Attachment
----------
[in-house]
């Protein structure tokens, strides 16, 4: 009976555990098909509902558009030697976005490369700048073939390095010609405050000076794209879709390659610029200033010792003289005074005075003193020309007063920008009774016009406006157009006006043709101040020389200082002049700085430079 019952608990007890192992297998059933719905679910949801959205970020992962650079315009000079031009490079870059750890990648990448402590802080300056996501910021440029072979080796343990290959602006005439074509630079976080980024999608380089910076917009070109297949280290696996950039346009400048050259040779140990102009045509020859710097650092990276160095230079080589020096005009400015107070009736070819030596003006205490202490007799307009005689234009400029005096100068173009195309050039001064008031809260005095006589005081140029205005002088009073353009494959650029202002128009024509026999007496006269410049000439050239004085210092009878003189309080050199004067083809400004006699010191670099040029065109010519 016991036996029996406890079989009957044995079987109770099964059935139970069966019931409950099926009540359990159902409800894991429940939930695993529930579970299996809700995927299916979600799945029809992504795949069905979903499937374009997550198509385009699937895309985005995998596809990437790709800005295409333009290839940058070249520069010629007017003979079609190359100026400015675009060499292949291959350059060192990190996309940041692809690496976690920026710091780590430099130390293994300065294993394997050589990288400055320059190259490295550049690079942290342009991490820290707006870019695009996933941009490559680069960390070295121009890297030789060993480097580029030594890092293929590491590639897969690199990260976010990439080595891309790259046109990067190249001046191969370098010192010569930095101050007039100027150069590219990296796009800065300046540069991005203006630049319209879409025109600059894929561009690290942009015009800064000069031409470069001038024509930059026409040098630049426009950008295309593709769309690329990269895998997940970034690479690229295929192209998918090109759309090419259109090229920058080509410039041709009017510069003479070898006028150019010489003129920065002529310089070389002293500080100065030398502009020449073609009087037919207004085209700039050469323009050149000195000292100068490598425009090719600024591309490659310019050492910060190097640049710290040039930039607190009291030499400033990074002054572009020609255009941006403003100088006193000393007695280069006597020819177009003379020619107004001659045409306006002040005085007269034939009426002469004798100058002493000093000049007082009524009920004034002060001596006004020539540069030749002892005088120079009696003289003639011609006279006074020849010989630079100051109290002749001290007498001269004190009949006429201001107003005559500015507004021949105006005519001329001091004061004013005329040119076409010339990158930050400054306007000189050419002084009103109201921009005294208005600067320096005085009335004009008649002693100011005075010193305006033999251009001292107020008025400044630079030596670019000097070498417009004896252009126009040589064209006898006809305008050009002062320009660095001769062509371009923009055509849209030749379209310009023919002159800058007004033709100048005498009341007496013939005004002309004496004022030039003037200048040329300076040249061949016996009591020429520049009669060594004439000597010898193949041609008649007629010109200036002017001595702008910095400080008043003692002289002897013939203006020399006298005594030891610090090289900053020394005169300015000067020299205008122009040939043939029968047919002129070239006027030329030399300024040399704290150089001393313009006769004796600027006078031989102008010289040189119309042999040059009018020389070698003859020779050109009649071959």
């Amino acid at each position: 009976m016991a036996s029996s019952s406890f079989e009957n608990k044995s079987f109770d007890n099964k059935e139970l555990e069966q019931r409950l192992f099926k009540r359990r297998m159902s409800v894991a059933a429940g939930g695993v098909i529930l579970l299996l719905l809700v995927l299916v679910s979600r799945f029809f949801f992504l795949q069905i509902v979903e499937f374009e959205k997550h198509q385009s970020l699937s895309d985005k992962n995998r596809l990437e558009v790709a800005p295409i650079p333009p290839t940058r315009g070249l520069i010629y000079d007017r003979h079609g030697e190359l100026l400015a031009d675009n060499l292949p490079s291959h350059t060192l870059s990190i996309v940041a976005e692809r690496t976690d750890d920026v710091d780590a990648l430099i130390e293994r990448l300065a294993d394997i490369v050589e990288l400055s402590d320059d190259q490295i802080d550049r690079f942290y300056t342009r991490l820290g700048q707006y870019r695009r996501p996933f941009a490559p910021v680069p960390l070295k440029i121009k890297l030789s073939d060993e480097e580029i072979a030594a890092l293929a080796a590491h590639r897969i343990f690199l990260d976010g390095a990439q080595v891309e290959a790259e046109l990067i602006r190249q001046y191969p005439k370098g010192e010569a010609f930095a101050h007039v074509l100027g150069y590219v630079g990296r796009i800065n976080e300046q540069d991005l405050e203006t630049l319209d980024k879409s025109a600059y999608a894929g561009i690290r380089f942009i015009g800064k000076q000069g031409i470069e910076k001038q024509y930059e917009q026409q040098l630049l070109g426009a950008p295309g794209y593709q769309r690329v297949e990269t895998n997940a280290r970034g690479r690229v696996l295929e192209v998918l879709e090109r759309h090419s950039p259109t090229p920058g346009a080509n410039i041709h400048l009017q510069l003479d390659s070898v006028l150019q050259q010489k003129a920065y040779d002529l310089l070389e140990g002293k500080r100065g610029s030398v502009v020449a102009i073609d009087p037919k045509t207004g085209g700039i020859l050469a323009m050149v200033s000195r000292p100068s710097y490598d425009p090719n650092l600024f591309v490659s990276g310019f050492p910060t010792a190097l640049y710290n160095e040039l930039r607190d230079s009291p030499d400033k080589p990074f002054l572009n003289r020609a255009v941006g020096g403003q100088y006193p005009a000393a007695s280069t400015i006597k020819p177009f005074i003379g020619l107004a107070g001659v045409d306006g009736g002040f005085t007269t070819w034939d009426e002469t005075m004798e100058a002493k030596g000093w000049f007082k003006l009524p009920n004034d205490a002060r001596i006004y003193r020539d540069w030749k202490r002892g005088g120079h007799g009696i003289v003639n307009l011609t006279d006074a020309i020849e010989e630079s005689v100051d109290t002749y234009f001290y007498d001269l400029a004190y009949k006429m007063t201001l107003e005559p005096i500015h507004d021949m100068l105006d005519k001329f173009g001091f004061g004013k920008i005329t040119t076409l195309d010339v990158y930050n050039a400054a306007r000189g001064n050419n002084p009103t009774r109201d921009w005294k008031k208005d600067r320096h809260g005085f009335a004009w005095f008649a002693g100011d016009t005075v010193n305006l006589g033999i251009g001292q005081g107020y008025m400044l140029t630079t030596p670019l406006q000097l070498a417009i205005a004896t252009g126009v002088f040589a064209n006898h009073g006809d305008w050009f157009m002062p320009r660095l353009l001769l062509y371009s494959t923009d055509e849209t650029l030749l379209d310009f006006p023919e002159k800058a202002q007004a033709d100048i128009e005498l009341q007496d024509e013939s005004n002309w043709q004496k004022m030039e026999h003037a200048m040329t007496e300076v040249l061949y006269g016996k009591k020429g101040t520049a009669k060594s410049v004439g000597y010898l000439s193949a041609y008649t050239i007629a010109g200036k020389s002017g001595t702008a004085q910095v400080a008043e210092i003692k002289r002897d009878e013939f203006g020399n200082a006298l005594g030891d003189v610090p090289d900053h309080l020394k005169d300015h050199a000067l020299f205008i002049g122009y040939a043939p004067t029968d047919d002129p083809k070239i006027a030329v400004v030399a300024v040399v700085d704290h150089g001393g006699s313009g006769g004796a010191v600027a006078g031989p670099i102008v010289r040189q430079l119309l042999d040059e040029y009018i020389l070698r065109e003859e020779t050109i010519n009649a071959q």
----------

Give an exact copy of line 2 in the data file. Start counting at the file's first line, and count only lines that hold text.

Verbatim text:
């Protein structure tokens, strides 16, 4: 009976555990098909509902558009030697976005490369700048073939390095010609405050000076794209879709390659610029200033010792003289005074005075003193020309007063920008009774016009406006157009006006043709101040020389200082002049700085430079 019952608990007890192992297998059933719905679910949801959205970020992962650079315009000079031009490079870059750890990648990448402590802080300056996501910021440029072979080796343990290959602006005439074509630079976080980024999608380089910076917009070109297949280290696996950039346009400048050259040779140990102009045509020859710097650092990276160095230079080589020096005009400015107070009736070819030596003006205490202490007799307009005689234009400029005096100068173009195309050039001064008031809260005095006589005081140029205005002088009073353009494959650029202002128009024509026999007496006269410049000439050239004085210092009878003189309080050199004067083809400004006699010191670099040029065109010519 016991036996029996406890079989009957044995079987109770099964059935139970069966019931409950099926009540359990159902409800894991429940939930695993529930579970299996809700995927299916979600799945029809992504795949069905979903499937374009997550198509385009699937895309985005995998596809990437790709800005295409333009290839940058070249520069010629007017003979079609190359100026400015675009060499292949291959350059060192990190996309940041692809690496976690920026710091780590430099130390293994300065294993394997050589990288400055320059190259490295550049690079942290342009991490820290707006870019695009996933941009490559680069960390070295121009890297030789060993480097580029030594890092293929590491590639897969690199990260976010990439080595891309790259046109990067190249001046191969370098010192010569930095101050007039100027150069590219990296796009800065300046540069991005203006630049319209879409025109600059894929561009690290942009015009800064000069031409470069001038024509930059026409040098630049426009950008295309593709769309690329990269895998997940970034690479690229295929192209998918090109759309090419259109090229920058080509410039041709009017510069003479070898006028150019010489003129920065002529310089070389002293500080100065030398502009020449073609009087037919207004085209700039050469323009050149000195000292100068490598425009090719600024591309490659310019050492910060190097640049710290040039930039607190009291030499400033990074002054572009020609255009941006403003100088006193000393007695280069006597020819177009003379020619107004001659045409306006002040005085007269034939009426002469004798100058002493000093000049007082009524009920004034002060001596006004020539540069030749002892005088120079009696003289003639011609006279006074020849010989630079100051109290002749001290007498001269004190009949006429201001107003005559500015507004021949105006005519001329001091004061004013005329040119076409010339990158930050400054306007000189050419002084009103109201921009005294208005600067320096005085009335004009008649002693100011005075010193305006033999251009001292107020008025400044630079030596670019000097070498417009004896252009126009040589064209006898006809305008050009002062320009660095001769062509371009923009055509849209030749379209310009023919002159800058007004033709100048005498009341007496013939005004002309004496004022030039003037200048040329300076040249061949016996009591020429520049009669060594004439000597010898193949041609008649007629010109200036002017001595702008910095400080008043003692002289002897013939203006020399006298005594030891610090090289900053020394005169300015000067020299205008122009040939043939029968047919002129070239006027030329030399300024040399704290150089001393313009006769004796600027006078031989102008010289040189119309042999040059009018020389070698003859020779050109009649071959």